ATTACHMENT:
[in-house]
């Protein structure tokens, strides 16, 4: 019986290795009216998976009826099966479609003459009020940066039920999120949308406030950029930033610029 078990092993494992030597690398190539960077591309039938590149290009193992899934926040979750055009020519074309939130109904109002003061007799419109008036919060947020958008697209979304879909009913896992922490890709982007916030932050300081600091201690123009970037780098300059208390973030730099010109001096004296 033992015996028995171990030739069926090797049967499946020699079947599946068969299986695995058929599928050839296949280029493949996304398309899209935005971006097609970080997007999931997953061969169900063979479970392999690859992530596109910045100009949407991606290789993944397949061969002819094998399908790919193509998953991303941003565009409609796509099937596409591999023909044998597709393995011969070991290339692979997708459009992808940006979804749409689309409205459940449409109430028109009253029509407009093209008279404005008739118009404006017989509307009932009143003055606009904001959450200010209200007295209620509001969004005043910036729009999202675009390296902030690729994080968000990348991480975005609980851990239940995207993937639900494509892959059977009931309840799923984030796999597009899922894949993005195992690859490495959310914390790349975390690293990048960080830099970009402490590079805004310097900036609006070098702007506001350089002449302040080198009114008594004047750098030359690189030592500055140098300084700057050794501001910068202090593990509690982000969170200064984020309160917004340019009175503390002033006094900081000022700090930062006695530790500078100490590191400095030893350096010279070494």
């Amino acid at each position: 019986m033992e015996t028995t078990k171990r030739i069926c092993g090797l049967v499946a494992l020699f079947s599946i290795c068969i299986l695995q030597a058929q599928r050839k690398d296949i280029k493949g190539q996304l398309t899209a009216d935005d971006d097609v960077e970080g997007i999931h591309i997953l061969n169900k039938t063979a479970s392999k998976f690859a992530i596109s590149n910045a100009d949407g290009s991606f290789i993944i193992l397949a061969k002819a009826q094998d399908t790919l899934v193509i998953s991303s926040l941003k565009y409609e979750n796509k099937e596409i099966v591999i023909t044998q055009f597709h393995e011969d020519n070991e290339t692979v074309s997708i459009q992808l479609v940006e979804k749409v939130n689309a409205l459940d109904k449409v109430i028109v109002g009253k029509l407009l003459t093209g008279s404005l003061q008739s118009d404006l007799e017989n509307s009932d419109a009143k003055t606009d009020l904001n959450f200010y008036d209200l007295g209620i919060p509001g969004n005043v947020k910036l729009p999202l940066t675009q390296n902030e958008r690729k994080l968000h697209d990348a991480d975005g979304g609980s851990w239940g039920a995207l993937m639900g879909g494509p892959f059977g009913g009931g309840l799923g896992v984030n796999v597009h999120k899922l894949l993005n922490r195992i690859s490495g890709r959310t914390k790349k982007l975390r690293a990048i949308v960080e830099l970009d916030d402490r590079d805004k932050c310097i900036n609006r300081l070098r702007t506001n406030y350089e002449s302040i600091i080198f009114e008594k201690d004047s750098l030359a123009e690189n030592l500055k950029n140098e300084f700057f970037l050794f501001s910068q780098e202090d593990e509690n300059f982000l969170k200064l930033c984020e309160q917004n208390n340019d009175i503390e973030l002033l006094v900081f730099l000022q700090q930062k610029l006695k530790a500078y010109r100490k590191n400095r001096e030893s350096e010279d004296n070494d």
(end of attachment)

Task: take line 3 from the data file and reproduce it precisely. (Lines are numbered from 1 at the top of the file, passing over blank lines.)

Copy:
């Amino acid at each position: 019986m033992e015996t028995t078990k171990r030739i069926c092993g090797l049967v499946a494992l020699f079947s599946i290795c068969i299986l695995q030597a058929q599928r050839k690398d296949i280029k493949g190539q996304l398309t899209a009216d935005d971006d097609v960077e970080g997007i999931h591309i997953l061969n169900k039938t063979a479970s392999k998976f690859a992530i596109s590149n910045a100009d949407g290009s991606f290789i993944i193992l397949a061969k002819a009826q094998d399908t790919l899934v193509i998953s991303s926040l941003k565009y409609e979750n796509k099937e596409i099966v591999i023909t044998q055009f597709h393995e011969d020519n070991e290339t692979v074309s997708i459009q992808l479609v940006e979804k749409v939130n689309a409205l459940d109904k449409v109430i028109v109002g009253k029509l407009l003459t093209g008279s404005l003061q008739s118009d404006l007799e017989n509307s009932d419109a009143k003055t606009d009020l904001n959450f200010y008036d209200l007295g209620i919060p509001g969004n005043v947020k910036l729009p999202l940066t675009q390296n902030e958008r690729k994080l968000h697209d990348a991480d975005g979304g609980s851990w239940g039920a995207l993937m639900g879909g494509p892959f059977g009913g009931g309840l799923g896992v984030n796999v597009h999120k899922l894949l993005n922490r195992i690859s490495g890709r959310t914390k790349k982007l975390r690293a990048i949308v960080e830099l970009d916030d402490r590079d805004k932050c310097i900036n609006r300081l070098r702007t506001n406030y350089e002449s302040i600091i080198f009114e008594k201690d004047s750098l030359a123009e690189n030592l500055k950029n140098e300084f700057f970037l050794f501001s910068q780098e202090d593990e509690n300059f982000l969170k200064l930033c984020e309160q917004n208390n340019d009175i503390e973030l002033l006094v900081f730099l000022q700090q930062k610029l006695k530790a500078y010109r100490k590191n400095r001096e030893s350096e010279d004296n070494d």